Cobretti, the wearable cycling fender.


The Problem:
As a cyclist myself, I am all too familiar with the muck that gets thrown up all over the back of your leg after a commute on a rainy day.


The Process:
By using a portable scanner (Structure Sensor) connected to an iPad I was able to scan my friend's leg in the backroom of the bicycle shop where he works.


I then took the raw geometry from the scan and began to manipulate it using Solidworks.


To get off of the computer screen I began rapid prototyping with scale models. I was able to quickly refine my form without spending much time or money to get the answers I needed before moving onto full scale testing.


Full scale prototyping allowed me to see potential fit issues that needed more refinement.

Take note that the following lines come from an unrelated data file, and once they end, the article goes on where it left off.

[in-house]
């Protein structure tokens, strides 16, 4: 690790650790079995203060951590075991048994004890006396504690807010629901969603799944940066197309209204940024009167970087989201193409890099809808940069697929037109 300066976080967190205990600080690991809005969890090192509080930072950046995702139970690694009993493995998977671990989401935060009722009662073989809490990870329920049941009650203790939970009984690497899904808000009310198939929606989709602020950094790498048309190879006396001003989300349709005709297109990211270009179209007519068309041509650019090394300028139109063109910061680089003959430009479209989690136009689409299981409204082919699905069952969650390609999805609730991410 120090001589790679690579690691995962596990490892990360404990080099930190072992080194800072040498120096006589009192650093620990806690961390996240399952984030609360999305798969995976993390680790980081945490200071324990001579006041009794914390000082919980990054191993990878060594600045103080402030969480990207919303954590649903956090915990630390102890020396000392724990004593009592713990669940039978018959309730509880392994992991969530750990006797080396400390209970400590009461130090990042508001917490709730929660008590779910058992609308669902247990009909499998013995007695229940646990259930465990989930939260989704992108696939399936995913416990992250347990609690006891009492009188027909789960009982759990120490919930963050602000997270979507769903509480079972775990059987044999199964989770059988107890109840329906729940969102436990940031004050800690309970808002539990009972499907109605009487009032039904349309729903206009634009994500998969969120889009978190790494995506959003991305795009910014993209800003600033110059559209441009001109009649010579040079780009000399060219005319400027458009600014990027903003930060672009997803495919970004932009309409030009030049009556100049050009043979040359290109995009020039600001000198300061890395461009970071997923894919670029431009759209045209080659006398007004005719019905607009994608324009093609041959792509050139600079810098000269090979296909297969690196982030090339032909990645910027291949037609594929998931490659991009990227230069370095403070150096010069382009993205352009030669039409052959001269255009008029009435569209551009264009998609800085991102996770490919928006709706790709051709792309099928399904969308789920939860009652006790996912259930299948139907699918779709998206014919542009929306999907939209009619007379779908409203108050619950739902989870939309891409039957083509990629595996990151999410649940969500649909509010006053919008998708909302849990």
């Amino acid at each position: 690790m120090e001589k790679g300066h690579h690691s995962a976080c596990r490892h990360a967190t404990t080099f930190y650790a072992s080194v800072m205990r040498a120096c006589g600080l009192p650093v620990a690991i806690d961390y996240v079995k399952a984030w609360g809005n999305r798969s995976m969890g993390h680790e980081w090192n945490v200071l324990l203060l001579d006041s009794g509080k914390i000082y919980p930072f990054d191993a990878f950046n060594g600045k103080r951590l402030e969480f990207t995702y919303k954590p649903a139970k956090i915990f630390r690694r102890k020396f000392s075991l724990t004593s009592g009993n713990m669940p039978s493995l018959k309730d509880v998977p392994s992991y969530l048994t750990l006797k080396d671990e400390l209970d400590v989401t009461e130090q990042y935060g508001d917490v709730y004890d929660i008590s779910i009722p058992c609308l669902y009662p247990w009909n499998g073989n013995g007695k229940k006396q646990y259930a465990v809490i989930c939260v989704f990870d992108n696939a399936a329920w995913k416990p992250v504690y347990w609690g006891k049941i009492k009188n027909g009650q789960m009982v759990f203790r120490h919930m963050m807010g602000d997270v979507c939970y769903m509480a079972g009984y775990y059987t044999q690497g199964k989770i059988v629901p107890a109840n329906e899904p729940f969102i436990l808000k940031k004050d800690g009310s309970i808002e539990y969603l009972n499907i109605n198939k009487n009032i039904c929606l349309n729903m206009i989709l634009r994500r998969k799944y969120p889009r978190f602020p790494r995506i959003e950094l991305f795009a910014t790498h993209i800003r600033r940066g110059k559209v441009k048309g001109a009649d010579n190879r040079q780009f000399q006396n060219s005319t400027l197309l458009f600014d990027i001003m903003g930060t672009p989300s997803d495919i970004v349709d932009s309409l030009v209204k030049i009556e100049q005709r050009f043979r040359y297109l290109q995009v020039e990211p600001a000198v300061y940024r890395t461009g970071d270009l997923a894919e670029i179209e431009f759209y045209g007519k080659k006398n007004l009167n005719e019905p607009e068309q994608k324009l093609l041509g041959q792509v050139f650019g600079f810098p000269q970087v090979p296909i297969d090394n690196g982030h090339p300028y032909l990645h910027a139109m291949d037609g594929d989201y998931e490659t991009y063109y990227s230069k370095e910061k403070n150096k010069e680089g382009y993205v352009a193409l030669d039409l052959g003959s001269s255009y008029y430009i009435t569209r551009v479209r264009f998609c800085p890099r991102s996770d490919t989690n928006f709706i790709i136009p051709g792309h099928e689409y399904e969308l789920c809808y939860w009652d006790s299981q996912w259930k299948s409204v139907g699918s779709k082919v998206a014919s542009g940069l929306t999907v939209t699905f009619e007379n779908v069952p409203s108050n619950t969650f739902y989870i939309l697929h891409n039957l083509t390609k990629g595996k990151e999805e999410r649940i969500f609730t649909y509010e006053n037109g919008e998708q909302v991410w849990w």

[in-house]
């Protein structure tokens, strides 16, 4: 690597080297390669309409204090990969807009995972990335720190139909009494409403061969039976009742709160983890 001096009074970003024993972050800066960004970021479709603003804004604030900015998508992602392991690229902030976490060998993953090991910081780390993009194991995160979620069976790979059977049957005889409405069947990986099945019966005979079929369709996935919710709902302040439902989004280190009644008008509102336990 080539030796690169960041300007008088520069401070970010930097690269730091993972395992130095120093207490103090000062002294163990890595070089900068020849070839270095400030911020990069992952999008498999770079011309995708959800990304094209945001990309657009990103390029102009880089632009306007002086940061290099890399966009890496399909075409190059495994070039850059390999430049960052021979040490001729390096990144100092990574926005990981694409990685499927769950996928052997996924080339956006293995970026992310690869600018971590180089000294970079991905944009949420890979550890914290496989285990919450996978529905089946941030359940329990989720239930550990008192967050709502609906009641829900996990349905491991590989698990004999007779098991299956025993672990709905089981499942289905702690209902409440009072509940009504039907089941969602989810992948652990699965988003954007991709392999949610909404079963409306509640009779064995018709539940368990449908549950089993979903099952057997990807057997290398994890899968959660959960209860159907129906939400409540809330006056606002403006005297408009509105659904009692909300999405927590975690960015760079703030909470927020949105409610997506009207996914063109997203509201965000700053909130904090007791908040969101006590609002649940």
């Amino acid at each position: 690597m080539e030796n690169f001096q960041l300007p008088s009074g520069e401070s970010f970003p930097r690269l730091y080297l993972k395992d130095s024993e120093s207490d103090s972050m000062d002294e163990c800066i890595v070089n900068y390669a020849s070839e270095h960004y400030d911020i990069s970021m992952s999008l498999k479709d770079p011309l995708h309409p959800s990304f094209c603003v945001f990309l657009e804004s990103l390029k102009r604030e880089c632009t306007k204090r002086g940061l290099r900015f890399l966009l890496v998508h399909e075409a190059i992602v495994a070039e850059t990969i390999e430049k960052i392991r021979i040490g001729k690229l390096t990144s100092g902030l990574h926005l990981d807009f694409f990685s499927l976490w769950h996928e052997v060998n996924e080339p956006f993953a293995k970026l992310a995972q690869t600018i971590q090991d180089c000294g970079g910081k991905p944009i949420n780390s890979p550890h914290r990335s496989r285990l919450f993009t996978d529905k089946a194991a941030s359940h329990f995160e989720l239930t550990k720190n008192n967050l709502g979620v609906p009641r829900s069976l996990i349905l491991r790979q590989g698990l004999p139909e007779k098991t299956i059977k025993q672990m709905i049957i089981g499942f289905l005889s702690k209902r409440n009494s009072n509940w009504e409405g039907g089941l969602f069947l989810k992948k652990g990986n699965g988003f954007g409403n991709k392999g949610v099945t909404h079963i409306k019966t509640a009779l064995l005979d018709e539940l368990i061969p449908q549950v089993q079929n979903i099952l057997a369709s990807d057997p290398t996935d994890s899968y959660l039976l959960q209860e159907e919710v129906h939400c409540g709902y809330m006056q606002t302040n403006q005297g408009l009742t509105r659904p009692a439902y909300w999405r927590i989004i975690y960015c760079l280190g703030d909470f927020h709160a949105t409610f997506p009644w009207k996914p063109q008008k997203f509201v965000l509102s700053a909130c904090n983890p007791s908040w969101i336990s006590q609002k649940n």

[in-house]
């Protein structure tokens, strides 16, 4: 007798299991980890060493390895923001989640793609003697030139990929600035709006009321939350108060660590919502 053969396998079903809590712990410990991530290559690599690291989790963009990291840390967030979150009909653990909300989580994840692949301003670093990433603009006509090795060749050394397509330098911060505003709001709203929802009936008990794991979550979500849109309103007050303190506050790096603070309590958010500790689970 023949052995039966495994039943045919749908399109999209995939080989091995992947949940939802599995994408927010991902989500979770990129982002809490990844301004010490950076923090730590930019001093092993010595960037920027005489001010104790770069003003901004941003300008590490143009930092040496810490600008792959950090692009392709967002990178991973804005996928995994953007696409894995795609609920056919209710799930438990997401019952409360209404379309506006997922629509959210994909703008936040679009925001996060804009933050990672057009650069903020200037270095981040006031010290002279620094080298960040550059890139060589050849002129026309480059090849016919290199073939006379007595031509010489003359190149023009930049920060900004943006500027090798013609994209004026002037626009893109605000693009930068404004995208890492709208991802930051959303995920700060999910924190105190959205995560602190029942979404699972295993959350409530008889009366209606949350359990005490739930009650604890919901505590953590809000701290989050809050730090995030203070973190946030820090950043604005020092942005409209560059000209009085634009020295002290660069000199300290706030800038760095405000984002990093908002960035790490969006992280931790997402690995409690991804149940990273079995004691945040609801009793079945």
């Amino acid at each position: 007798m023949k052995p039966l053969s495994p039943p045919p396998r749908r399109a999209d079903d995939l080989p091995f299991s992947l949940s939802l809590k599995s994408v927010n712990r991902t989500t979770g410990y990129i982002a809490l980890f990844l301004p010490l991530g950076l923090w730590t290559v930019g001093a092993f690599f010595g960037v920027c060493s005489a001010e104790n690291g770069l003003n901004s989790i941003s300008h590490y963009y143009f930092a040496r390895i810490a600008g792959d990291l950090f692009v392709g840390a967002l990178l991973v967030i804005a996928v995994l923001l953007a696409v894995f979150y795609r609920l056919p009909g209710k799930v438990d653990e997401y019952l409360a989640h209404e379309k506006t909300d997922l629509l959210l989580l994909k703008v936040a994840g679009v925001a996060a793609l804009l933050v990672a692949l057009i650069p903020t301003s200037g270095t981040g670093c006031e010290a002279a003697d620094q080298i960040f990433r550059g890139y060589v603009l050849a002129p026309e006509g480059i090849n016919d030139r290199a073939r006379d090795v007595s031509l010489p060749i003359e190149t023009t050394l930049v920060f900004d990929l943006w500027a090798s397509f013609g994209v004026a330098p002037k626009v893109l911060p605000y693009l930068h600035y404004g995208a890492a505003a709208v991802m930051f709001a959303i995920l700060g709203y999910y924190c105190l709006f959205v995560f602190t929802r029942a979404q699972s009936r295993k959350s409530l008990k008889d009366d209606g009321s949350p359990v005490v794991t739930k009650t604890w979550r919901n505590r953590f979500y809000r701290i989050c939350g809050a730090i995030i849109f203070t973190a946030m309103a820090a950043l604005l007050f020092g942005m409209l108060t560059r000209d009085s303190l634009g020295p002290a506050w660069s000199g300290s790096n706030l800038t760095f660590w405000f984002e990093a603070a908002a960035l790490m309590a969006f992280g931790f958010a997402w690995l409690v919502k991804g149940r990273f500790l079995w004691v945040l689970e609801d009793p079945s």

The Solution:
So from 3D scan to 3D printed product I developed Cobretti, the wearable cycling fender. Born from the annoyance of wet, grit, dirt, and schmutz and adopted by the hardline commuter that doesn't want the weather to harsh their ride.


To help launch the product in a worldview, I coupled the design with the an existing company's branding. Chrome Industries designs cycling gear with the urban commuter in mind. For the past 20 years they have been developing gear that adapts to the changing and unpredictable nature of the city.




By leveraging advanced techniques such as 3D scanning and 3D printing, we now have the ability to produce a product that fits perfectly to the human body in a fraction of the time and cost of traditional design and manufacturing techniques.

So I figured if you can scan a human, you can scan a horse. Which is what I did here.


Directed by Roger Ball and made possible by the GTID 3D body scan lab.
Thanks to Patrick Goral for letting me scan his leg and take a lot of wacky photos.

Cobretti was a school project and in no way is affiliated with Chrome Industries.